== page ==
Wander on the colorful pedestrianized streets
You’ll have already strolled down one of the most important streets in Novi Sad, Zmaj Jovina, making your way to the Bishop’s Palace. Now, make your to the lovely Dunavska Street, one of the loveliest and most colorful streets on Novi Sad.
It’s full of joyful colors, cozy cafes and wine bars, and delightful places to stop and have a snack, gelato, or coffee. At the end of Dunvska Street, you’ll be at the next place on your Novi Sad itinerary: Danube Park!
Address: Dunavska ulica, Novi Sad 21000, Serbia
Enjoy the beautiful oasis of Danube Park
At the end of Dunavska Street is one of the entrances to Danube Park, a lovely urban park that is a great place to sit and unwind after some city wandering.
Sit on a bench by the lake and rest your feet while enjoying the nature at this lovely green space in the heart of Novi Sad.
Address: Dunavski Park, Novi Sad 21000, Serbia
Seasonal: Visit the summer river ‘beach’ at Štrand
If you’re visiting Novi Sad in the hot summer months and you want to do some relaxing in between your sightseeing, make your way down to Štrand – Novi Sad’s urban beach on the banks of the Danube, with soft sand, beach bars, lively music, chairs and umbrellas for rent, and great views of the bridges over the Danube.
If it’s hot out, be sure to bring your bathing suit so you can go for a quick dip if you like! There’s a shower you can use to rinse off afterward.
End the day the sunset at Petrovaradin Fortress
Whether or not you stopped at Štrand, you’ll want to make your way towards Petrovaradin Fortress for a late afternoon wander and be sure to stay for the epic sunset views!
Going up the hill to the fortress through a series of steps and tunnels is really magical, and once you get to the top and see the iconic clocktower – a symbol of Novi Sad – you’ll be totally enchanted by the views.
We recommend walking towards Petrovaradin Fortress about 1.5 to 2 hours before sunset, so you have plenty of time to walk around the impressive fortress grounds and marvel at its design. You could also allocate some time to visit the Novi Sad City Museum, which is located inside the fortress complex.
Should you get hungry, thirsty, or desperately in need of caffeine, you can stop at the restaurant on the fortress grounds to enjoy a break with an epic view!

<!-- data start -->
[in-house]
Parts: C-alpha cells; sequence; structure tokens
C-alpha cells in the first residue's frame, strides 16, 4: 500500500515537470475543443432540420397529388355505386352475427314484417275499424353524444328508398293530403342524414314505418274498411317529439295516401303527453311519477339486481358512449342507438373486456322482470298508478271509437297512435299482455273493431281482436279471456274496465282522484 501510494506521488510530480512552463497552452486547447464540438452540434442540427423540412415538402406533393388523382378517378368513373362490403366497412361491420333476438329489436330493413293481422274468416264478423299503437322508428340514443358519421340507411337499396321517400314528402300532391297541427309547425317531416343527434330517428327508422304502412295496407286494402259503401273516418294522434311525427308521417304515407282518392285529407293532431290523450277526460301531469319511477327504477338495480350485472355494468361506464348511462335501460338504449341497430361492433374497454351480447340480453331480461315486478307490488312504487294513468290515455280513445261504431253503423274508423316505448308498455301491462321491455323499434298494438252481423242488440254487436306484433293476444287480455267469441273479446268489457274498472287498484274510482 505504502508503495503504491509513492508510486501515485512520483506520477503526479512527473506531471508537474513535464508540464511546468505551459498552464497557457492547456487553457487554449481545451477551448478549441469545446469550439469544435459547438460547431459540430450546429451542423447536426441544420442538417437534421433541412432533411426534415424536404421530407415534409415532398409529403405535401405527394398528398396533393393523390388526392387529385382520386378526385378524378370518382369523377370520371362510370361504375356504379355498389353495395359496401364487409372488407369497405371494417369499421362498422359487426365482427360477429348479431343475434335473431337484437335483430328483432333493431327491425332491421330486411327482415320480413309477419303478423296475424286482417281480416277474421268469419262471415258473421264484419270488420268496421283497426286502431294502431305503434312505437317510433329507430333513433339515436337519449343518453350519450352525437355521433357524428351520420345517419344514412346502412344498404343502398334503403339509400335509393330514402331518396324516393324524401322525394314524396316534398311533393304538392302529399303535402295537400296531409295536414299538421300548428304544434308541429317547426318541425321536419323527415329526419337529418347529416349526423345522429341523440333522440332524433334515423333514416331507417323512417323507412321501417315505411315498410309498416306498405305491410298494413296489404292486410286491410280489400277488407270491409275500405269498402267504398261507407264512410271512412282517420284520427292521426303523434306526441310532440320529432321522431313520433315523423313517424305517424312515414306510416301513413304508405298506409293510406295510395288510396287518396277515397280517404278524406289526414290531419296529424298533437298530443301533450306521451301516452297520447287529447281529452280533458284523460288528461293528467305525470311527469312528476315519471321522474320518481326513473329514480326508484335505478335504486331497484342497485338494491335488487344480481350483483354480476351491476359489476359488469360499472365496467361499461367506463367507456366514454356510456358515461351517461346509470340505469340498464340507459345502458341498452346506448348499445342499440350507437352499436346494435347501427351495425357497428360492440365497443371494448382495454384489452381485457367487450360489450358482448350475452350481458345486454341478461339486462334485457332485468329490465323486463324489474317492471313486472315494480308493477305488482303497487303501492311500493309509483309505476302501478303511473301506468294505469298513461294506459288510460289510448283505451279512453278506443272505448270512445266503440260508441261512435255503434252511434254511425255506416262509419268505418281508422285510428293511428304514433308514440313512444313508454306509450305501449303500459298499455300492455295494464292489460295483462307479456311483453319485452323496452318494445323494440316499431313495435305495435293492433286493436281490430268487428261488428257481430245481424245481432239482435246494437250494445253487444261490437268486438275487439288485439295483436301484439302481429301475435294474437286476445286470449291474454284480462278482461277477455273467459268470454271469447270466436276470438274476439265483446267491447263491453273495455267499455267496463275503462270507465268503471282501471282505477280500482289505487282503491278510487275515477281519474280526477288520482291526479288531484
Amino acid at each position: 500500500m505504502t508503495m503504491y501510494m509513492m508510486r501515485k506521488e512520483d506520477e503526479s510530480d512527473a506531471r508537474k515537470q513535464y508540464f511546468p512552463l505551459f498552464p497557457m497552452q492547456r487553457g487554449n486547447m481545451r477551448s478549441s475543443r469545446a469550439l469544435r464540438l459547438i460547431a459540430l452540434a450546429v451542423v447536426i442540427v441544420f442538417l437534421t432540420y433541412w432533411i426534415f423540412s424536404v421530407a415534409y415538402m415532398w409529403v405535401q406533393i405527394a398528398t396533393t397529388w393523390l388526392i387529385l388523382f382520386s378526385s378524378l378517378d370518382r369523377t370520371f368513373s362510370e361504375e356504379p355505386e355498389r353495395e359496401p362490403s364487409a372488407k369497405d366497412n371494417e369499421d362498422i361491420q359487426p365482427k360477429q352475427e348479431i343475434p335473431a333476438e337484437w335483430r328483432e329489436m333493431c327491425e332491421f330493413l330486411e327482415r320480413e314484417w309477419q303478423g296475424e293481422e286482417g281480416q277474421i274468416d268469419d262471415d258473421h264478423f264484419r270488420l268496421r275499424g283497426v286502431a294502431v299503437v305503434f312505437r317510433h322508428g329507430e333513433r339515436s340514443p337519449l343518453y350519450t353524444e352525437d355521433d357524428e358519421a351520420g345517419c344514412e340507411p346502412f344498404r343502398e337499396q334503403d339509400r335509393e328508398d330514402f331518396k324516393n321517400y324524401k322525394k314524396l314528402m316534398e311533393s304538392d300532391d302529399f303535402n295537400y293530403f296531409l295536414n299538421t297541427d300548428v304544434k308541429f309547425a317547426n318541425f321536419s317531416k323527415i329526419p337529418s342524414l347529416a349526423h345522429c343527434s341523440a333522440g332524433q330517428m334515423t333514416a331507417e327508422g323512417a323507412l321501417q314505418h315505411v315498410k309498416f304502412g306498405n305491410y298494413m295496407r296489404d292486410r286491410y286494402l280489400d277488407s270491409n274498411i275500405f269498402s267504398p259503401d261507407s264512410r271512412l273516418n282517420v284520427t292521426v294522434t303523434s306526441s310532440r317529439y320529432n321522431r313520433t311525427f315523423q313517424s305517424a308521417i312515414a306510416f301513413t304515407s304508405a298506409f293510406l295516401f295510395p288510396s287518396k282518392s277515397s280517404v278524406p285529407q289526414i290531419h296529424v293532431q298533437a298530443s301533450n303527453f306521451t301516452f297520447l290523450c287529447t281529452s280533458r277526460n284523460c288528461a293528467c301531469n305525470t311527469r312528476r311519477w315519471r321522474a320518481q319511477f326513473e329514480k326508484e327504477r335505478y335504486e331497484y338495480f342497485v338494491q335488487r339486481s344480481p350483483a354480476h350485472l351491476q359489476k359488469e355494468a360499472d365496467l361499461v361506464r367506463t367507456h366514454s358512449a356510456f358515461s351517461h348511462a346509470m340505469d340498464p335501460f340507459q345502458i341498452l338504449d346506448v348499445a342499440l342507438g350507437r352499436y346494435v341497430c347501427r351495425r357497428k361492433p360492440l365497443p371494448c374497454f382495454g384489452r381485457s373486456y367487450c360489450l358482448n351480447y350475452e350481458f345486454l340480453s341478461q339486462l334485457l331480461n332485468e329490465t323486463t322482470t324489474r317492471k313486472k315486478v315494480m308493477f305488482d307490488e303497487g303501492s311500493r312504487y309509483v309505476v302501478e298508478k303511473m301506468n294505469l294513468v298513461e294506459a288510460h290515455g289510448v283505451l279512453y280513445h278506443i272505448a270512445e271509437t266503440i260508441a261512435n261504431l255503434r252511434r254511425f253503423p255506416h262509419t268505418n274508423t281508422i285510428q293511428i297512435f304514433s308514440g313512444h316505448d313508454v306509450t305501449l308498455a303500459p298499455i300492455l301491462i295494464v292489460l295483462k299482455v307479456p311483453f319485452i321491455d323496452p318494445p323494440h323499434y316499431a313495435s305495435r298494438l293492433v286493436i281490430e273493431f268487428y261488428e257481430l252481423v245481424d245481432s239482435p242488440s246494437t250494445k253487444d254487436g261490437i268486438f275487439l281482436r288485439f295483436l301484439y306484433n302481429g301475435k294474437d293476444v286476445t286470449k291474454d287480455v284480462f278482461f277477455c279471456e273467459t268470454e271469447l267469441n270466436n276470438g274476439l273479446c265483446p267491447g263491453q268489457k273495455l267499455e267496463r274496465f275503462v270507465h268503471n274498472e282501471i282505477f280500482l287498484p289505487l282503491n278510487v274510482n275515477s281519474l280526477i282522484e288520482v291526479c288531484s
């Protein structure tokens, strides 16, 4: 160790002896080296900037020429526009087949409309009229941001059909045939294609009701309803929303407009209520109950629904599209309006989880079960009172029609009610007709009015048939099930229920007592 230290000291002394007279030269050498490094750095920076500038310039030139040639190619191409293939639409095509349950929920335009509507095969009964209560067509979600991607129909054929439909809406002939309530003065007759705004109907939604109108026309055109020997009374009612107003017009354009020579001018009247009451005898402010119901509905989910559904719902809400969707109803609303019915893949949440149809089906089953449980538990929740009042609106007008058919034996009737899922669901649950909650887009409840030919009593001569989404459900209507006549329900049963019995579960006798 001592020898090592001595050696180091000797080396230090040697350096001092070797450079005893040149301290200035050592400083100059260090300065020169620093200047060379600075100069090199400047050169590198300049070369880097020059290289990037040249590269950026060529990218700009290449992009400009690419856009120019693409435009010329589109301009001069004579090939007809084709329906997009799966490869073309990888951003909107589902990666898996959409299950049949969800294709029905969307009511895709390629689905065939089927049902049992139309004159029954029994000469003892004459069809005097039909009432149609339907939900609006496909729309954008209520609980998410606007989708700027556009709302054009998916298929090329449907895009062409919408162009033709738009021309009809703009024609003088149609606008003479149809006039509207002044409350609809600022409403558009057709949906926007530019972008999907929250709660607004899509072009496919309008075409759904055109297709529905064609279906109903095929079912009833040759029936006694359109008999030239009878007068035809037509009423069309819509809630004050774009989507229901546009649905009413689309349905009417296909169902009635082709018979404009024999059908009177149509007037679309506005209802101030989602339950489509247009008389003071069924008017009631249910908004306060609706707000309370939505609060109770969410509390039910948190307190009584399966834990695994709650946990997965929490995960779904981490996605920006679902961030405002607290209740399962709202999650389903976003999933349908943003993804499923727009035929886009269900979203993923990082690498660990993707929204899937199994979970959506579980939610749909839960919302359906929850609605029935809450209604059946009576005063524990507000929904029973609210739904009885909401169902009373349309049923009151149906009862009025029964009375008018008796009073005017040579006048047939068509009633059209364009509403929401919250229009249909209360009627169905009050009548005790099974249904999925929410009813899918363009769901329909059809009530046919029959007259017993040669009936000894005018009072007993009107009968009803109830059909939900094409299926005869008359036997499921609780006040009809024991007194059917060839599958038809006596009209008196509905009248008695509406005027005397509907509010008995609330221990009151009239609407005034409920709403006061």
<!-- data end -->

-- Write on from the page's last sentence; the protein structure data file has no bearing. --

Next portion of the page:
Enjoy the Novi Sad nightlife scene
Novi Sad nightlife offers something for everyone! Want a laid-back bar? Check out Skripa Pub if you want to get introduced to the creative Serbian craft beer scene. We personally love the craft beer from Dogma, a Belgrade-based craft brewery.
More into wine? Visit either the swanky Bouquet Wine Bar on Dunavska Street or the charming Wine Therapy, which has a pared-down Scandinavian DIY vibe and specializes in Serbian red and white wines.
If you want a nightclub, check out either Fabrika or The Quarter.
Your Novi Sad Itinerary: Day Two
For the second day of your itinerary for Novi Sad, you’ll want to rent a car or hire a driver to get out of the city center and check out the surrounding area!
Start your day in Fruška Gora at Krušedol Monastery
There are several important monasteries in the Fruška Gora region, but the awe-inspiring Krušedol monastery is well worth prioritizing.
It has gorgeous frescoes on the interior and exterior walls, a gorgeous monastic complex, and an adorable pinkish-red gatehouse (which is not original, but beautiful nonetheless).
As it’s the most popular monastery in Fruška Gora, you may occasionally be confronted with some tour groups (as we were on our last visit) so be prepared for this!
However, both times I visited it, I found it totally worthwhile. Should you want a more offbeat monastery in the area, I also enjoyed Novo Hopovo Monastery, which I visited on my first visit to Fruška Gora. This sunny yellow monastic complex hides a gorgeous 16th-century church within it, and it’s absolutely stunning.